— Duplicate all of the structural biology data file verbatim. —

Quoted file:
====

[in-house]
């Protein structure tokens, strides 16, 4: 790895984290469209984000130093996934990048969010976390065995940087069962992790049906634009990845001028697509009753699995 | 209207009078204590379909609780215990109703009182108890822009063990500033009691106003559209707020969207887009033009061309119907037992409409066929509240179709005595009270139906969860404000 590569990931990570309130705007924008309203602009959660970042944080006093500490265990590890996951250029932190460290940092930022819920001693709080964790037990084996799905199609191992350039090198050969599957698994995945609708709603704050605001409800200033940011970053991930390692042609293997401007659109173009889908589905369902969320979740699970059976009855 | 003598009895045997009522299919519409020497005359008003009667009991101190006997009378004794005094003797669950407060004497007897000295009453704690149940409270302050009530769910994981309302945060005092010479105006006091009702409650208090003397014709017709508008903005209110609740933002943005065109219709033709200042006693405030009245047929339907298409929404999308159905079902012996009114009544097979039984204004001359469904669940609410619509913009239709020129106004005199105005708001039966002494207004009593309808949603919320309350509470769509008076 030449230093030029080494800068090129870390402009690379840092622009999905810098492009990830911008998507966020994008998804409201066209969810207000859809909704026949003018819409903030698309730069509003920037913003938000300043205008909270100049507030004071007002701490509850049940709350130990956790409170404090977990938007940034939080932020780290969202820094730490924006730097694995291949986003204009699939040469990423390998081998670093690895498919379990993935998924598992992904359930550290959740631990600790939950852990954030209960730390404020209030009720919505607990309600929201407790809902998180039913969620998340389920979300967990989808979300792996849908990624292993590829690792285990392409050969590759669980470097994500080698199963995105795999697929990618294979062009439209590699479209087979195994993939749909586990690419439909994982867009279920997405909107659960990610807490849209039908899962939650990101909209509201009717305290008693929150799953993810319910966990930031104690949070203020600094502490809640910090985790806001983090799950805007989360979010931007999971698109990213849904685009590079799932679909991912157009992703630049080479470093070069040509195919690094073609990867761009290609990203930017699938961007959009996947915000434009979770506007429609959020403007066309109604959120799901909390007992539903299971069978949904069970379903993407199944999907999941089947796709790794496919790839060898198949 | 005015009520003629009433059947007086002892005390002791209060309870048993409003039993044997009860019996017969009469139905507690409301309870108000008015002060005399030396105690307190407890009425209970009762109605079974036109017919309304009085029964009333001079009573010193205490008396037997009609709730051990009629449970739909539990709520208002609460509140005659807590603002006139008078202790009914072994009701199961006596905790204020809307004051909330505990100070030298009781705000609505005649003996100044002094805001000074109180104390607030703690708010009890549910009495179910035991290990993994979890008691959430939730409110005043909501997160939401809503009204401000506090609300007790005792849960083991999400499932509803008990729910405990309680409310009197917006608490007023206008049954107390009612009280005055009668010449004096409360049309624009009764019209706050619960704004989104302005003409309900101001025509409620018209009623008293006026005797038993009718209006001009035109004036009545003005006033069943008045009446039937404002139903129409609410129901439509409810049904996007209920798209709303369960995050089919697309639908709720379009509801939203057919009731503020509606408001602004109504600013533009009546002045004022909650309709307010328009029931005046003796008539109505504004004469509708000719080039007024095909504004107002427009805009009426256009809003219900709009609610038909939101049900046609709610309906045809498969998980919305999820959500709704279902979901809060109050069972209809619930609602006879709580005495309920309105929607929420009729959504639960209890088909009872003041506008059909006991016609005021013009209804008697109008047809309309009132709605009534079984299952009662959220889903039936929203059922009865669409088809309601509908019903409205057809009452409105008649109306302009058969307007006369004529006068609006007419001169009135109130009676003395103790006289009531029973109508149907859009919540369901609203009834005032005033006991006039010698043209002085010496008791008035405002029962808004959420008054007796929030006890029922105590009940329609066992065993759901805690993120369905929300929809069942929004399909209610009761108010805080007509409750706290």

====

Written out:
[in-house]
């Protein structure tokens, strides 16, 4: 790895984290469209984000130093996934990048969010976390065995940087069962992790049906634009990845001028697509009753699995 | 209207009078204590379909609780215990109703009182108890822009063990500033009691106003559209707020969207887009033009061309119907037992409409066929509240179709005595009270139906969860404000 590569990931990570309130705007924008309203602009959660970042944080006093500490265990590890996951250029932190460290940092930022819920001693709080964790037990084996799905199609191992350039090198050969599957698994995945609708709603704050605001409800200033940011970053991930390692042609293997401007659109173009889908589905369902969320979740699970059976009855 | 003598009895045997009522299919519409020497005359008003009667009991101190006997009378004794005094003797669950407060004497007897000295009453704690149940409270302050009530769910994981309302945060005092010479105006006091009702409650208090003397014709017709508008903005209110609740933002943005065109219709033709200042006693405030009245047929339907298409929404999308159905079902012996009114009544097979039984204004001359469904669940609410619509913009239709020129106004005199105005708001039966002494207004009593309808949603919320309350509470769509008076 030449230093030029080494800068090129870390402009690379840092622009999905810098492009990830911008998507966020994008998804409201066209969810207000859809909704026949003018819409903030698309730069509003920037913003938000300043205008909270100049507030004071007002701490509850049940709350130990956790409170404090977990938007940034939080932020780290969202820094730490924006730097694995291949986003204009699939040469990423390998081998670093690895498919379990993935998924598992992904359930550290959740631990600790939950852990954030209960730390404020209030009720919505607990309600929201407790809902998180039913969620998340389920979300967990989808979300792996849908990624292993590829690792285990392409050969590759669980470097994500080698199963995105795999697929990618294979062009439209590699479209087979195994993939749909586990690419439909994982867009279920997405909107659960990610807490849209039908899962939650990101909209509201009717305290008693929150799953993810319910966990930031104690949070203020600094502490809640910090985790806001983090799950805007989360979010931007999971698109990213849904685009590079799932679909991912157009992703630049080479470093070069040509195919690094073609990867761009290609990203930017699938961007959009996947915000434009979770506007429609959020403007066309109604959120799901909390007992539903299971069978949904069970379903993407199944999907999941089947796709790794496919790839060898198949 | 005015009520003629009433059947007086002892005390002791209060309870048993409003039993044997009860019996017969009469139905507690409301309870108000008015002060005399030396105690307190407890009425209970009762109605079974036109017919309304009085029964009333001079009573010193205490008396037997009609709730051990009629449970739909539990709520208002609460509140005659807590603002006139008078202790009914072994009701199961006596905790204020809307004051909330505990100070030298009781705000609505005649003996100044002094805001000074109180104390607030703690708010009890549910009495179910035991290990993994979890008691959430939730409110005043909501997160939401809503009204401000506090609300007790005792849960083991999400499932509803008990729910405990309680409310009197917006608490007023206008049954107390009612009280005055009668010449004096409360049309624009009764019209706050619960704004989104302005003409309900101001025509409620018209009623008293006026005797038993009718209006001009035109004036009545003005006033069943008045009446039937404002139903129409609410129901439509409810049904996007209920798209709303369960995050089919697309639908709720379009509801939203057919009731503020509606408001602004109504600013533009009546002045004022909650309709307010328009029931005046003796008539109505504004004469509708000719080039007024095909504004107002427009805009009426256009809003219900709009609610038909939101049900046609709610309906045809498969998980919305999820959500709704279902979901809060109050069972209809619930609602006879709580005495309920309105929607929420009729959504639960209890088909009872003041506008059909006991016609005021013009209804008697109008047809309309009132709605009534079984299952009662959220889903039936929203059922009865669409088809309601509908019903409205057809009452409105008649109306302009058969307007006369004529006068609006007419001169009135109130009676003395103790006289009531029973109508149907859009919540369901609203009834005032005033006991006039010698043209002085010496008791008035405002029962808004959420008054007796929030006890029922105590009940329609066992065993759901805690993120369905929300929809069942929004399909209610009761108010805080007509409750706290």